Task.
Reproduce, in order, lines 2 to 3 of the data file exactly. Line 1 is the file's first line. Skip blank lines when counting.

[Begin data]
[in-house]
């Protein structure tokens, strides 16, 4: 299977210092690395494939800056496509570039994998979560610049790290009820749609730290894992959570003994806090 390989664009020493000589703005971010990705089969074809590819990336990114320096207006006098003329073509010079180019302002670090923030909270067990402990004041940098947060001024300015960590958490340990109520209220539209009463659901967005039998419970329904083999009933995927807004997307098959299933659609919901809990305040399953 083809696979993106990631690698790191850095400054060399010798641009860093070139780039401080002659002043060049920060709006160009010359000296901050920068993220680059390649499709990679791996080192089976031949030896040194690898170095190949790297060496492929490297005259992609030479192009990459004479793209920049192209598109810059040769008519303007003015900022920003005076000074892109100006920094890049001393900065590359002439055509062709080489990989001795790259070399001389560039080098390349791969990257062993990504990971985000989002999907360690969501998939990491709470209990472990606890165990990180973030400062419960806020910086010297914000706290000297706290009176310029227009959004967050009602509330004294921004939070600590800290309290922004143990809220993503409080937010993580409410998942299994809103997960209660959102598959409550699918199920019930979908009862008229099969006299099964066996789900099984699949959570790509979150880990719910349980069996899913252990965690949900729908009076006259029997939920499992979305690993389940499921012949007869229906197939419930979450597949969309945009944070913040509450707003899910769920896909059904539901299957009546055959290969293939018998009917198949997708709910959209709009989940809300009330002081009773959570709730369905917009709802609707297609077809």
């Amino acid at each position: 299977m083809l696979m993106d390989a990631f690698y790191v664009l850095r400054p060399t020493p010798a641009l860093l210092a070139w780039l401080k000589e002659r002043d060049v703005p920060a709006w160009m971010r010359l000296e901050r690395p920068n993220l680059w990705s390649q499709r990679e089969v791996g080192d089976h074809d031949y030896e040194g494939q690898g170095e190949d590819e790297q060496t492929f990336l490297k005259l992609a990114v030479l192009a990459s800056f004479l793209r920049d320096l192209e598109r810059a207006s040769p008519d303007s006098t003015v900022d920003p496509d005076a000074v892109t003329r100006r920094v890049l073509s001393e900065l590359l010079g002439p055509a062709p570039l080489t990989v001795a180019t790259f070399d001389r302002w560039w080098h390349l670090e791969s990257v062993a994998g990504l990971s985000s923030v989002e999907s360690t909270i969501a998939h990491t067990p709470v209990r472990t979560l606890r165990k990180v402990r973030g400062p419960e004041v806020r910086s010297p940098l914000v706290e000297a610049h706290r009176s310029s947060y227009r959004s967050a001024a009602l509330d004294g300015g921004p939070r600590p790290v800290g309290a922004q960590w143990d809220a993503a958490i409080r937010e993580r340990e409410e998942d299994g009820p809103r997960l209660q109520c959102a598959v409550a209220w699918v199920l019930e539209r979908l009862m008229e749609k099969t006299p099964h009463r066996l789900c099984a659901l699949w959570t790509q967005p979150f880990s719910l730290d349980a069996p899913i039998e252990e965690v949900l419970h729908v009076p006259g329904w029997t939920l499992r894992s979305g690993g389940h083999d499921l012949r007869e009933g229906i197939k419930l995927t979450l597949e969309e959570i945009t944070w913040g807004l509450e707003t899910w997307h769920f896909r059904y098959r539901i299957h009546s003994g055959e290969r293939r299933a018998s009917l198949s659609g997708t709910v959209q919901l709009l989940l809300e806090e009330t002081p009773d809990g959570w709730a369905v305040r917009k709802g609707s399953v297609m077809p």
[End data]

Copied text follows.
């Protein structure tokens, strides 16, 4: 299977210092690395494939800056496509570039994998979560610049790290009820749609730290894992959570003994806090 390989664009020493000589703005971010990705089969074809590819990336990114320096207006006098003329073509010079180019302002670090923030909270067990402990004041940098947060001024300015960590958490340990109520209220539209009463659901967005039998419970329904083999009933995927807004997307098959299933659609919901809990305040399953 083809696979993106990631690698790191850095400054060399010798641009860093070139780039401080002659002043060049920060709006160009010359000296901050920068993220680059390649499709990679791996080192089976031949030896040194690898170095190949790297060496492929490297005259992609030479192009990459004479793209920049192209598109810059040769008519303007003015900022920003005076000074892109100006920094890049001393900065590359002439055509062709080489990989001795790259070399001389560039080098390349791969990257062993990504990971985000989002999907360690969501998939990491709470209990472990606890165990990180973030400062419960806020910086010297914000706290000297706290009176310029227009959004967050009602509330004294921004939070600590800290309290922004143990809220993503409080937010993580409410998942299994809103997960209660959102598959409550699918199920019930979908009862008229099969006299099964066996789900099984699949959570790509979150880990719910349980069996899913252990965690949900729908009076006259029997939920499992979305690993389940499921012949007869229906197939419930979450597949969309945009944070913040509450707003899910769920896909059904539901299957009546055959290969293939018998009917198949997708709910959209709009989940809300009330002081009773959570709730369905917009709802609707297609077809």
């Amino acid at each position: 299977m083809l696979m993106d390989a990631f690698y790191v664009l850095r400054p060399t020493p010798a641009l860093l210092a070139w780039l401080k000589e002659r002043d060049v703005p920060a709006w160009m971010r010359l000296e901050r690395p920068n993220l680059w990705s390649q499709r990679e089969v791996g080192d089976h074809d031949y030896e040194g494939q690898g170095e190949d590819e790297q060496t492929f990336l490297k005259l992609a990114v030479l192009a990459s800056f004479l793209r920049d320096l192209e598109r810059a207006s040769p008519d303007s006098t003015v900022d920003p496509d005076a000074v892109t003329r100006r920094v890049l073509s001393e900065l590359l010079g002439p055509a062709p570039l080489t990989v001795a180019t790259f070399d001389r302002w560039w080098h390349l670090e791969s990257v062993a994998g990504l990971s985000s923030v989002e999907s360690t909270i969501a998939h990491t067990p709470v209990r472990t979560l606890r165990k990180v402990r973030g400062p419960e004041v806020r910086s010297p940098l914000v706290e000297a610049h706290r009176s310029s947060y227009r959004s967050a001024a009602l509330d004294g300015g921004p939070r600590p790290v800290g309290a922004q960590w143990d809220a993503a958490i409080r937010e993580r340990e409410e998942d299994g009820p809103r997960l209660q109520c959102a598959v409550a209220w699918v199920l019930e539209r979908l009862m008229e749609k099969t006299p099964h009463r066996l789900c099984a659901l699949w959570t790509q967005p979150f880990s719910l730290d349980a069996p899913i039998e252990e965690v949900l419970h729908v009076p006259g329904w029997t939920l499992r894992s979305g690993g389940h083999d499921l012949r007869e009933g229906i197939k419930l995927t979450l597949e969309e959570i945009t944070w913040g807004l509450e707003t899910w997307h769920f896909r059904y098959r539901i299957h009546s003994g055959e290969r293939r299933a018998s009917l198949s659609g997708t709910v959209q919901l709009l989940l809300e806090e009330t002081p009773d809990g959570w709730a369905v305040r917009k709802g609707s399953v297609m077809p």